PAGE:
I was recently moving the last remaining NetGrafx web client from my web servers to a new host facility when at some point I realized that I had been using the Internet (including it's pre-cursor, the Arpanet) for 25 years almost to the day. I had used internal corporate networks before 1984, but it wasn't until a I was on a customer upgrade at Stanford for DEC that I got to use the Arpanet for the first time in "real life" and not in a lab setting (which I had already done a few times at DEC). One of our tapes got munged during travel, so we connected through the Arpanet into servers we had back in Massachusetts & copied the missing files via FTP.
As I was thinking about this, some random observations:
...prior to 1984, before my first exposure to the real "internet", there were plenty of commercial and free computing services publishing content similar to what later happened on the web, but -all- of this content was available via a computer modem. As long as you had a computer terminal, you could hook up an $800 1200 baud high-speed Hayes modem dial into a computer "bulletin board" service - a set of software you could run on a personal computer, hook up a modem bank to, and share text and "live" discussions with other users. But it was only text. (My favorite at the time was TBBS aka "the Boston Bullet".)
...AOL started as an outgrowth of the Atari gaming community, expanded to Commodore 64 and 128 computers, ultimately becoming one of two large dial-in content services, the other being Compuserve. But both were kind of outgrowths of the computer bulletin board culture.
...in 1984, you could print out the names and locations of all the systems connected to the internet (the arpanet at the time) on about 3 sheets of paper.
...in 1984, TCP/IP had just been accepted as the "new" standard inter-networking protocol used by all the systems connected to the arpanet in favor of the slightly older packet switching protocols developed in the 70s.
...in 1984, FTP, Email, and Telnet were pretty much the only applications that were generally in use by systems connected to the Arpanet. HTTP and then HTML (world wide web) didn't evolve until 1990 and1991.
...in 1993 the first generally used web browser - NCSA Mosaic - appeared allowing companies with "web servers" to "publish" data on the internet (as it was now generally being called). An explosion of internet use happened at this point followed quickly by new web browsers, notably Microsoft's Internet Explorer in 1995. By 1999 it was the most popular web browser. The fundamentals of Mosaic got partially used by Netscape, but is now the basis for the "Firefox" web browser.
...in 1993 and into 1995, web pages were gray in color, with text, and photos or graphic images kept to a minimum. Compare that with today's practically unlimited extensions and platforms like cell phones, into airport monitors (that flight info you see in the airport is basically an application-specific web page), into appliances, you name it.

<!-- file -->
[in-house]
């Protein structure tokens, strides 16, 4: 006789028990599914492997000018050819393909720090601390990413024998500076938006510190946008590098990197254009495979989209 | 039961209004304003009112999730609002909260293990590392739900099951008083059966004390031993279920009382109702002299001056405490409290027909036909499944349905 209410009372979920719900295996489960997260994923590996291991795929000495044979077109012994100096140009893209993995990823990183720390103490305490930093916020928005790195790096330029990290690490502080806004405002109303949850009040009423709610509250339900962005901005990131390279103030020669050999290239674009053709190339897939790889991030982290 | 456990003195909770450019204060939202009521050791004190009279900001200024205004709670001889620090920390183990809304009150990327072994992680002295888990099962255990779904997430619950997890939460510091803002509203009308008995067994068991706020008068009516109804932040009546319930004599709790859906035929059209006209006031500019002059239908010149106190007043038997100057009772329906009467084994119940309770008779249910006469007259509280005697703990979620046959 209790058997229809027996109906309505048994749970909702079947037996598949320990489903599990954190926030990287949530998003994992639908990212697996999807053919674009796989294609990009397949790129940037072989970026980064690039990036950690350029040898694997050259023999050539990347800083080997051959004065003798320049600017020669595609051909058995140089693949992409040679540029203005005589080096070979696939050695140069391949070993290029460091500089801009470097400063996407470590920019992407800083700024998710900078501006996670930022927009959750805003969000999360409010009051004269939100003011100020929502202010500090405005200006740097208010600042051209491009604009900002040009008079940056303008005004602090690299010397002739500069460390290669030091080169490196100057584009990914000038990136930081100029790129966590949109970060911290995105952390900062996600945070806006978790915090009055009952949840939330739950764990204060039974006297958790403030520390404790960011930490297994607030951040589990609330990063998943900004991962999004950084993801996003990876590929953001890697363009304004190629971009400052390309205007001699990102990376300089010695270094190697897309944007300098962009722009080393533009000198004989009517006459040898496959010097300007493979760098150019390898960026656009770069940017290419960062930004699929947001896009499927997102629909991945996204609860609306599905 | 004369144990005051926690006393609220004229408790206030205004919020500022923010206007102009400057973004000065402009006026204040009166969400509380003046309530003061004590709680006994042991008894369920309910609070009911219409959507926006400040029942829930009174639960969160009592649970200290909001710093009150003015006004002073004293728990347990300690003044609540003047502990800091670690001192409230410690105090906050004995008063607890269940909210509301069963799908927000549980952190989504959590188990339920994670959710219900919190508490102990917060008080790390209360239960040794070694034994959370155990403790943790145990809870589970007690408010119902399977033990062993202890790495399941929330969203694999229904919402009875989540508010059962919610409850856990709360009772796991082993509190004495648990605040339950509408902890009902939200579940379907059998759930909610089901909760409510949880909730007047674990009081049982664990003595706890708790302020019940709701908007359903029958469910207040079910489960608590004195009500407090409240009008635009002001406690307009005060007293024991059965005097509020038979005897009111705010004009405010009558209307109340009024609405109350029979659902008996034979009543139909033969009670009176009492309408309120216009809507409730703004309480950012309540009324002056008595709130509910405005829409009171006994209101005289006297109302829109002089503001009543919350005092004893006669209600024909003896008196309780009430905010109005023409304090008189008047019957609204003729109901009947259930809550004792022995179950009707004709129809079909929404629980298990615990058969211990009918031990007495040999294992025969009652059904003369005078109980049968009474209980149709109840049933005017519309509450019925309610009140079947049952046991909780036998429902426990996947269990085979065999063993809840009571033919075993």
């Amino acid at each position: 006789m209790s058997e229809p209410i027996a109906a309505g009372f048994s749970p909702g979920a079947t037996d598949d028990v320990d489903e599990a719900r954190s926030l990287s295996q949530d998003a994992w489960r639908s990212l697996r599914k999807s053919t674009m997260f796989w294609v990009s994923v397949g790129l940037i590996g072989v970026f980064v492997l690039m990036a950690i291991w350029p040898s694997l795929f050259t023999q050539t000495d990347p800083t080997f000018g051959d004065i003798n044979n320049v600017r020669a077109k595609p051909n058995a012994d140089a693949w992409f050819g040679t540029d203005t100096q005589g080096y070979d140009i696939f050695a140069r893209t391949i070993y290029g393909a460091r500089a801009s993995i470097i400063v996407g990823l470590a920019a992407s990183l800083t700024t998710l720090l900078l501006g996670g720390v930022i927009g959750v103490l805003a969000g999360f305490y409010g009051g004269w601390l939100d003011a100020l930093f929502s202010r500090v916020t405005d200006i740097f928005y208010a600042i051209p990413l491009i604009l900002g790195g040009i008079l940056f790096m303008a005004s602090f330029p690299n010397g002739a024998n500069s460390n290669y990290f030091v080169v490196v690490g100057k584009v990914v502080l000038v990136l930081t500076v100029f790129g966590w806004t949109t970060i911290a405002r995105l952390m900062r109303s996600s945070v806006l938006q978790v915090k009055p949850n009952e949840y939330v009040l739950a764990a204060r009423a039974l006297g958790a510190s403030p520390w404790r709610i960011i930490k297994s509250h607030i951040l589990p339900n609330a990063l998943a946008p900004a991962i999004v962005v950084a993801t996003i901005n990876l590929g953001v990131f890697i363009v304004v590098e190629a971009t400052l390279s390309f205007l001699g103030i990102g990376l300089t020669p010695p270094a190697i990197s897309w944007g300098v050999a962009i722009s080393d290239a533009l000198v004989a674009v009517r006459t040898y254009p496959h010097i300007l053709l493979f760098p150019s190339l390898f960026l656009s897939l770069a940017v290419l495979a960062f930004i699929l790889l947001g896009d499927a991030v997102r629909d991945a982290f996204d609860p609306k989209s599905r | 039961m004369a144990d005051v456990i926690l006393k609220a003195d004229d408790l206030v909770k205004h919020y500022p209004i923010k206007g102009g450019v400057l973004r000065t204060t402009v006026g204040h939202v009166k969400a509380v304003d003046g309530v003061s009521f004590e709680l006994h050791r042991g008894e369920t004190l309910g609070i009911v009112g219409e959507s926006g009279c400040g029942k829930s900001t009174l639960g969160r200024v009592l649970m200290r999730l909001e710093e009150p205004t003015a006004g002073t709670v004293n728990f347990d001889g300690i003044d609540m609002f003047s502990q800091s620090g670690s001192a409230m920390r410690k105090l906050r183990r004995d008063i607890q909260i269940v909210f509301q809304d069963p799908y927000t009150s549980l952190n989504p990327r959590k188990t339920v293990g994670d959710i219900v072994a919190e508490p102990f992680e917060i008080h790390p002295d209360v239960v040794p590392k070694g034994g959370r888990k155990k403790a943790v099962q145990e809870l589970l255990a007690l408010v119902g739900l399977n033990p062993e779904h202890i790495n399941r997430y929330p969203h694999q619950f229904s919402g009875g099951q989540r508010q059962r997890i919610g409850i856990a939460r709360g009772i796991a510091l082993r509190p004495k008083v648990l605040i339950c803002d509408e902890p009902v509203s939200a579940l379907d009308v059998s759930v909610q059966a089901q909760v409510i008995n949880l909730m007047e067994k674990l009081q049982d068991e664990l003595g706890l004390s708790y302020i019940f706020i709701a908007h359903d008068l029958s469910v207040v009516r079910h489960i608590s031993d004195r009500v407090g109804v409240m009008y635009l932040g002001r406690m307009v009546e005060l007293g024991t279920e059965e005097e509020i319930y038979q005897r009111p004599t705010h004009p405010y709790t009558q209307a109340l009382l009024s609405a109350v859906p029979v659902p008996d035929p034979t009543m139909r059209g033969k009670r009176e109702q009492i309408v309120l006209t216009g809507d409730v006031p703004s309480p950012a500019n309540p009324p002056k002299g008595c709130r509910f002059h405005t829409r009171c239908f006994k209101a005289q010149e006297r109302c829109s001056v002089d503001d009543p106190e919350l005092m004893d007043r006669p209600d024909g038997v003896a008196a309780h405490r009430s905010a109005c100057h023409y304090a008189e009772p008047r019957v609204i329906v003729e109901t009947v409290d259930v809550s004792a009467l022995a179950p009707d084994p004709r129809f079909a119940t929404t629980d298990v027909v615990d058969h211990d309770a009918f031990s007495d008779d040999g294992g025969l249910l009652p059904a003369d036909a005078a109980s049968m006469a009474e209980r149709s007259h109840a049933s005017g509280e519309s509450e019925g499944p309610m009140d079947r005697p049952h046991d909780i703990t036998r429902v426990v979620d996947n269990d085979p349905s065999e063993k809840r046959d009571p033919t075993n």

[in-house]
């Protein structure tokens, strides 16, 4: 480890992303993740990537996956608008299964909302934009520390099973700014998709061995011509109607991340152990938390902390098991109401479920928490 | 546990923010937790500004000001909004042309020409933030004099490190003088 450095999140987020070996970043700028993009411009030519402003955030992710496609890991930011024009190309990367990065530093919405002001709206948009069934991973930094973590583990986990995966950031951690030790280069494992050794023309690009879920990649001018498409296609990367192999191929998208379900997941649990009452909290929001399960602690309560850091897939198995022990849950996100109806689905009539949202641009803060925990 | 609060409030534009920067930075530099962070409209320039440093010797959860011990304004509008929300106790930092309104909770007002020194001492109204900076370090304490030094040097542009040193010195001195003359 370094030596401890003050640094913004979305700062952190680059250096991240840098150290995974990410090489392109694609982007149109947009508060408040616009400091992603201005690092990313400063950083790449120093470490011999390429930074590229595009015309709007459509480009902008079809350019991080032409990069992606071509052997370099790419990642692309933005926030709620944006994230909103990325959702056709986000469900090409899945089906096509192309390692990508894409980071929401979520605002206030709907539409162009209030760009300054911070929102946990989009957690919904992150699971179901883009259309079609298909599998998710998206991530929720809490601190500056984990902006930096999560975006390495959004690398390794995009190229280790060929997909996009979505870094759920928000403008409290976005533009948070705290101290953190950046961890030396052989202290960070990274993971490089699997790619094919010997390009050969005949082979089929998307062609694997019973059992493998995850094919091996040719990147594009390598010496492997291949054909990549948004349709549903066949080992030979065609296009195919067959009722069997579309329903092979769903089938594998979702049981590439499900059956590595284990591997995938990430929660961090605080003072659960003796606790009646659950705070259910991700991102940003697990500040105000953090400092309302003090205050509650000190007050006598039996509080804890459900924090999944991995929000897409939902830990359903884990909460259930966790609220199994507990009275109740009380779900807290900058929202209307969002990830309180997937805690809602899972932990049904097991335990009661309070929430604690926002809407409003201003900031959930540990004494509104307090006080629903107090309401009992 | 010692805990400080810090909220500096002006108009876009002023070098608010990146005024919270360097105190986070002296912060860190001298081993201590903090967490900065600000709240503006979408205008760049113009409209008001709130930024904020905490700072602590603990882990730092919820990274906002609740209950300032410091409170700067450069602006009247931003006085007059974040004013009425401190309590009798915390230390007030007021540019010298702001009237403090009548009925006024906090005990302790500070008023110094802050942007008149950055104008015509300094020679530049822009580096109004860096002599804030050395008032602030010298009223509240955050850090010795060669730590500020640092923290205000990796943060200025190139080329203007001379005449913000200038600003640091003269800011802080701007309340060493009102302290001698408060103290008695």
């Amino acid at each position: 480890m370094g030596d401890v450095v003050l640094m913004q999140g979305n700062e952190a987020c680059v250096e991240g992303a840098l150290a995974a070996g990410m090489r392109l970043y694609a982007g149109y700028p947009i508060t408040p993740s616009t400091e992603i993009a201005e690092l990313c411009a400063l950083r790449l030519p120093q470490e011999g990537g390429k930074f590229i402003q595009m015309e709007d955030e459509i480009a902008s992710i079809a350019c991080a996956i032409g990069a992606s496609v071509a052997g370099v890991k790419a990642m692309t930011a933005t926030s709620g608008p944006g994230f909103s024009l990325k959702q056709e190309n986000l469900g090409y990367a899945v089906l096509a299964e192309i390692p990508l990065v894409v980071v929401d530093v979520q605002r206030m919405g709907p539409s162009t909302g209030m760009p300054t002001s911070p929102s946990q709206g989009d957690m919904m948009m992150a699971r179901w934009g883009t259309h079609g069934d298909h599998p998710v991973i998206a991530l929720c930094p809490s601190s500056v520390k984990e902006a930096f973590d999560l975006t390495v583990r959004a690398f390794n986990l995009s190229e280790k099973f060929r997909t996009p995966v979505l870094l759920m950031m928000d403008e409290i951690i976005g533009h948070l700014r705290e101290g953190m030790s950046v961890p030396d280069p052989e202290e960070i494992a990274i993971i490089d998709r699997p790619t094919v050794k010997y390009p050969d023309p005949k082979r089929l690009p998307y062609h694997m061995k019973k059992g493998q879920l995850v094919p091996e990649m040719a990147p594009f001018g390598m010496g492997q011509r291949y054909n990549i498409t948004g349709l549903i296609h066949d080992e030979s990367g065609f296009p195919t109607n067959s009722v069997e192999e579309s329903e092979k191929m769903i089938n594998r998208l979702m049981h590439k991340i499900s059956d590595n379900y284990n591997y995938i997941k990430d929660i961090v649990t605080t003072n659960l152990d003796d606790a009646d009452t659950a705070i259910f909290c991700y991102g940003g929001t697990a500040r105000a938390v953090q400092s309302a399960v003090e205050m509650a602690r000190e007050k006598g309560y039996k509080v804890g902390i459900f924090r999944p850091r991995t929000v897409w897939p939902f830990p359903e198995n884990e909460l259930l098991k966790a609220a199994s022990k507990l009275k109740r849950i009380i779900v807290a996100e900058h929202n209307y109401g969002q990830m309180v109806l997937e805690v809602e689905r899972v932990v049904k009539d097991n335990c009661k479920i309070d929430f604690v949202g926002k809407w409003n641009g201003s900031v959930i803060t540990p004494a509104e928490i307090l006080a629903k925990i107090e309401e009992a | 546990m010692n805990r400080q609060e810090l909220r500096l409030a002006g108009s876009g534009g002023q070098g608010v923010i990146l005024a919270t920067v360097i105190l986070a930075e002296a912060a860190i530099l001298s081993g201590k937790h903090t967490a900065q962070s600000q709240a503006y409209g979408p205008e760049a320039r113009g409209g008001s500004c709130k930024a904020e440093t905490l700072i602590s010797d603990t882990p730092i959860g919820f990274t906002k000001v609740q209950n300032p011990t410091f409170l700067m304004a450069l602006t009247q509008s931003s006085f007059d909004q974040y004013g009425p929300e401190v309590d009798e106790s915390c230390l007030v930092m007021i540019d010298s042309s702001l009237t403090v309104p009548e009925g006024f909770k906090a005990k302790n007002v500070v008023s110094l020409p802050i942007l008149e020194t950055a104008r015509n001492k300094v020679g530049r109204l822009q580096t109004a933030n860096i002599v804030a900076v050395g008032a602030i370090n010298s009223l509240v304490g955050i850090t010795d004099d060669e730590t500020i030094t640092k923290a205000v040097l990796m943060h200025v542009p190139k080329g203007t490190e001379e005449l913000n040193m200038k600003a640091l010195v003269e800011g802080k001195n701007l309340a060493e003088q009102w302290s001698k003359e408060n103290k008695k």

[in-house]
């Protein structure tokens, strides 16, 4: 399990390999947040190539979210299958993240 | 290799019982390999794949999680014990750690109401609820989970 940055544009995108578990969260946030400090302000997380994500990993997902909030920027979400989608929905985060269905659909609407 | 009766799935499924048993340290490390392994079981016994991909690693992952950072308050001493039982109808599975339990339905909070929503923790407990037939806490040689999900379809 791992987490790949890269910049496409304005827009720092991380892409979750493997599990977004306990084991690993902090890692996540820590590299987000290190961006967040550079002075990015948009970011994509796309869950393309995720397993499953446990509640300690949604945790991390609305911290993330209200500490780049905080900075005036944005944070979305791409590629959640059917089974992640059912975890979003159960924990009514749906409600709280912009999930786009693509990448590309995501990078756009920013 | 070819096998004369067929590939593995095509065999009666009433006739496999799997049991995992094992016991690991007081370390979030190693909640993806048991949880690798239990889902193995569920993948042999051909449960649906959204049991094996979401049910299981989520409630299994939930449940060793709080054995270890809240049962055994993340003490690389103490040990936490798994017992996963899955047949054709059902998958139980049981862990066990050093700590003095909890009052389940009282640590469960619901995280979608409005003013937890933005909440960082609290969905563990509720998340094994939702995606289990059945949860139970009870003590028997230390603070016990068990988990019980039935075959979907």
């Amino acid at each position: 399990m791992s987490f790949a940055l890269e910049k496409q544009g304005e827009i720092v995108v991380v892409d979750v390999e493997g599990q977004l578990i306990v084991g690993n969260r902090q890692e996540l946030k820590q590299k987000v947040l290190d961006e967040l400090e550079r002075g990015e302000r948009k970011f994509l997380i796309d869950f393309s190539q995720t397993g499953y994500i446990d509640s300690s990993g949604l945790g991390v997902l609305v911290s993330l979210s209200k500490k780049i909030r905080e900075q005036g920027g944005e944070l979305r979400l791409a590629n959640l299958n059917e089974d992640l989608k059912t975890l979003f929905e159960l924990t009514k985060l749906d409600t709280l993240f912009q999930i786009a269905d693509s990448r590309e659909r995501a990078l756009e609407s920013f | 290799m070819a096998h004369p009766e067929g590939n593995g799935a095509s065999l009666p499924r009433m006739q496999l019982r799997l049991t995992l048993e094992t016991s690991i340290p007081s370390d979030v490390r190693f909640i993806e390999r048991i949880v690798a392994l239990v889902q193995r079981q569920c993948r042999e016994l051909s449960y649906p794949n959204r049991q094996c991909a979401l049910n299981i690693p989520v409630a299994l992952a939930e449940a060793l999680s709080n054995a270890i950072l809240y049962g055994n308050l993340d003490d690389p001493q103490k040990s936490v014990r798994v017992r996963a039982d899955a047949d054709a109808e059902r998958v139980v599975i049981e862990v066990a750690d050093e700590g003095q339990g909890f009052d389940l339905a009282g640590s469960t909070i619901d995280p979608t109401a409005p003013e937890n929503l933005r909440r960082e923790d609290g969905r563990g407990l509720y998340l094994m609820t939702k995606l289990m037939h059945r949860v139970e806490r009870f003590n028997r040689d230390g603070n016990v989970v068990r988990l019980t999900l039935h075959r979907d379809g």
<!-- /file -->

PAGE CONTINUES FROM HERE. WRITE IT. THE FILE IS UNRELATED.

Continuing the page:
...in the early 90's PERL was the only programming language you could use to extend a web page into a form to capture information from a user. PERL had been released on UNIX systems in 1988 as a scripting language, and was perfect for use in the new world of internet publishing (the world wide web). You could make a pretty cool animation by writing a PERL script to rapidly read single images for display one after the other!
...Shockwave was introduced in 1996 to the web, allowing animation to be developed and embedded into web sites.
...All the way through the 90's we had to sell web sites. Many business owners right up until the 2000's still didn't get the use of the web, now considered a de facto business requirement.
...Many people today mistakenly call the internet "the web". They may say something like, "I emailed you on the web" resulting in blank slightly inquisitive looks from old farts like me who have to interpret what you meant.
...in the 2000's we started to see a rapid increase in network security breaches, corporate spying, credit card fraud, and even subtle international technology attacks. I had the opportunity to assist the United States Secret Service identify traffic from a credit card fraud ring based in Moscow with connections in London, Paris and New York based on database attacks one of our clients started having.
...by 2004, social networking sites like MySpace were evolved, with cool features like being able to extend the environment by customizing your own web pages within the context of the overall system.
...today, web applications on the internet are used to control large utilities, household items like appliances and lighting, radio and television networks, and there are even web applications that control other web applications.
All this in the space of 25 years... but since the web, the last 15 years have totally altered the human experience. Crazy.